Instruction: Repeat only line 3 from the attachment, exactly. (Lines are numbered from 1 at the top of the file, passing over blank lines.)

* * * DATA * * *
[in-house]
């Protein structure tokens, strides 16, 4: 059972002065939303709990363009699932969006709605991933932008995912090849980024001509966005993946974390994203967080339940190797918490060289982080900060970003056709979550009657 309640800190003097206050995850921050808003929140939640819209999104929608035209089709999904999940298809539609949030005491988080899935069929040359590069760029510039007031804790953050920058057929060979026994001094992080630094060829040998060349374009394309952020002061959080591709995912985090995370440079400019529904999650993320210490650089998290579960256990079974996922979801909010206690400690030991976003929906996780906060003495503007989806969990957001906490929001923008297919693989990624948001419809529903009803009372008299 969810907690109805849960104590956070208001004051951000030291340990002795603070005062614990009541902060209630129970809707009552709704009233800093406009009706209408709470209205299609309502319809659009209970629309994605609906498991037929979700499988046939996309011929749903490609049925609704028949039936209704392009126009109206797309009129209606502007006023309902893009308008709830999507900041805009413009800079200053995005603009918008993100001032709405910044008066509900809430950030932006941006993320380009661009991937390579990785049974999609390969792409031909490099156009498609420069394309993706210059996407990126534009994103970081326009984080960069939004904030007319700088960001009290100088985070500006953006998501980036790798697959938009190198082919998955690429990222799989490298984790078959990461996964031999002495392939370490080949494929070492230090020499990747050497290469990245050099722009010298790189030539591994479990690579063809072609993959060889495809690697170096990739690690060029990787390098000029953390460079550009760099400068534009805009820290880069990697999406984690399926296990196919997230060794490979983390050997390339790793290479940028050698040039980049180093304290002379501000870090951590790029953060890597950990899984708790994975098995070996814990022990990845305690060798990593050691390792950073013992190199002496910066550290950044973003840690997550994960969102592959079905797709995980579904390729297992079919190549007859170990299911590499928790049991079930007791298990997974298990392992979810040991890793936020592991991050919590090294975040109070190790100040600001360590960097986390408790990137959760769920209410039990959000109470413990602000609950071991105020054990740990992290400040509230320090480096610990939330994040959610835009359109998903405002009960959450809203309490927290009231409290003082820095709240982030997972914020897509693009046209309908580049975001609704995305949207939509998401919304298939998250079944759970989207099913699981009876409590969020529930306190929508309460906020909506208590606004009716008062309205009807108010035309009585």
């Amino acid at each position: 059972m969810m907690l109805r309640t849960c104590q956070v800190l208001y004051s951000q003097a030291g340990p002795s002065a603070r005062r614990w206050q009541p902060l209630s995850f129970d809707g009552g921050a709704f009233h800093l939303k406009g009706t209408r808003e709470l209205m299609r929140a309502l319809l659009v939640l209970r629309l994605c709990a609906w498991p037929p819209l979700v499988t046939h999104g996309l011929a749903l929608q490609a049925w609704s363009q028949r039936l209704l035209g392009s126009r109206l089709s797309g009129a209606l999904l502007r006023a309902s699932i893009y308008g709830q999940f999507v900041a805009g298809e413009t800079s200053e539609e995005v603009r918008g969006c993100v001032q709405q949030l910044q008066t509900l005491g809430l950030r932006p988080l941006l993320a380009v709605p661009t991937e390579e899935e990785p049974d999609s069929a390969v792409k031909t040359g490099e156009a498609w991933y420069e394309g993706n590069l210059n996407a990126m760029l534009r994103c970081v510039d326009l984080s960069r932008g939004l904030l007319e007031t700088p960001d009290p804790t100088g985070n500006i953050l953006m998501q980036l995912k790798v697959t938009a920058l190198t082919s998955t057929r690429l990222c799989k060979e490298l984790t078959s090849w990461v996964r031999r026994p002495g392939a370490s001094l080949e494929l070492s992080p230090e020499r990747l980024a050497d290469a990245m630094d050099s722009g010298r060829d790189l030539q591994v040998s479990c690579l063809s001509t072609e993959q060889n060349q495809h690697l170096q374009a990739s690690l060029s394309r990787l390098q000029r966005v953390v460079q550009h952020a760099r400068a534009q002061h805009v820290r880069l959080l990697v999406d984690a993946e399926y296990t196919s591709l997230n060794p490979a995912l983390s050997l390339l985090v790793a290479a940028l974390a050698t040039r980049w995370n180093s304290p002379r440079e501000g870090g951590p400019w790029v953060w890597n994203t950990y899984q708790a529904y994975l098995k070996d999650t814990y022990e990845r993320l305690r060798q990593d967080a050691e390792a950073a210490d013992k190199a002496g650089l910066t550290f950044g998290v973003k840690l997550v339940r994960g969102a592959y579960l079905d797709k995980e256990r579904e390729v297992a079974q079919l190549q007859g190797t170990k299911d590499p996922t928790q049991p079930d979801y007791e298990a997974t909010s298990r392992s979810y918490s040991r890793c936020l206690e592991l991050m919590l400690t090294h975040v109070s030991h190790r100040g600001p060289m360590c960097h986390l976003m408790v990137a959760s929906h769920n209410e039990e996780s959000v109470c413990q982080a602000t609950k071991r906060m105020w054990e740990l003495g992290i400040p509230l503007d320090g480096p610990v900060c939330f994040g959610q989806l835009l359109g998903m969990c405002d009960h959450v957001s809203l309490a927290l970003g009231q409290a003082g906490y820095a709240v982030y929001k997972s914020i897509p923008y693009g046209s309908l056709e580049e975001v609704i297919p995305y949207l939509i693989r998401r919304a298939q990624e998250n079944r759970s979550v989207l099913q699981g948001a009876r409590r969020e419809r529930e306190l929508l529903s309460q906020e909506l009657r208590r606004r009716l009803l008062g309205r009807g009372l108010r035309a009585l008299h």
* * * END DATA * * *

């Amino acid at each position: 059972m969810m907690l109805r309640t849960c104590q956070v800190l208001y004051s951000q003097a030291g340990p002795s002065a603070r005062r614990w206050q009541p902060l209630s995850f129970d809707g009552g921050a709704f009233h800093l939303k406009g009706t209408r808003e709470l209205m299609r929140a309502l319809l659009v939640l209970r629309l994605c709990a609906w498991p037929p819209l979700v499988t046939h999104g996309l011929a749903l929608q490609a049925w609704s363009q028949r039936l209704l035209g392009s126009r109206l089709s797309g009129a209606l999904l502007r006023a309902s699932i893009y308008g709830q999940f999507v900041a805009g298809e413009t800079s200053e539609e995005v603009r918008g969006c993100v001032q709405q949030l910044q008066t509900l005491g809430l950030r932006p988080l941006l993320a380009v709605p661009t991937e390579e899935e990785p049974d999609s069929a390969v792409k031909t040359g490099e156009a498609w991933y420069e394309g993706n590069l210059n996407a990126m760029l534009r994103c970081v510039d326009l984080s960069r932008g939004l904030l007319e007031t700088p960001d009290p804790t100088g985070n500006i953050l953006m998501q980036l995912k790798v697959t938009a920058l190198t082919s998955t057929r690429l990222c799989k060979e490298l984790t078959s090849w990461v996964r031999r026994p002495g392939a370490s001094l080949e494929l070492s992080p230090e020499r990747l980024a050497d290469a990245m630094d050099s722009g010298r060829d790189l030539q591994v040998s479990c690579l063809s001509t072609e993959q060889n060349q495809h690697l170096q374009a990739s690690l060029s394309r990787l390098q000029r966005v953390v460079q550009h952020a760099r400068a534009q002061h805009v820290r880069l959080l990697v999406d984690a993946e399926y296990t196919s591709l997230n060794p490979a995912l983390s050997l390339l985090v790793a290479a940028l974390a050698t040039r980049w995370n180093s304290p002379r440079e501000g870090g951590p400019w790029v953060w890597n994203t950990y899984q708790a529904y994975l098995k070996d999650t814990y022990e990845r993320l305690r060798q990593d967080a050691e390792a950073a210490d013992k190199a002496g650089l910066t550290f950044g998290v973003k840690l997550v339940r994960g969102a592959y579960l079905d797709k995980e256990r579904e390729v297992a079974q079919l190549q007859g190797t170990k299911d590499p996922t928790q049991p079930d979801y007791e298990a997974t909010s298990r392992s979810y918490s040991r890793c936020l206690e592991l991050m919590l400690t090294h975040v109070s030991h190790r100040g600001p060289m360590c960097h986390l976003m408790v990137a959760s929906h769920n209410e039990e996780s959000v109470c413990q982080a602000t609950k071991r906060m105020w054990e740990l003495g992290i400040p509230l503007d320090g480096p610990v900060c939330f994040g959610q989806l835009l359109g998903m969990c405002d009960h959450v957001s809203l309490a927290l970003g009231q409290a003082g906490y820095a709240v982030y929001k997972s914020i897509p923008y693009g046209s309908l056709e580049e975001v609704i297919p995305y949207l939509i693989r998401r919304a298939q990624e998250n079944r759970s979550v989207l099913q699981g948001a009876r409590r969020e419809r529930e306190l929508l529903s309460q906020e909506l009657r208590r606004r009716l009803l008062g309205r009807g009372l108010r035309a009585l008299h």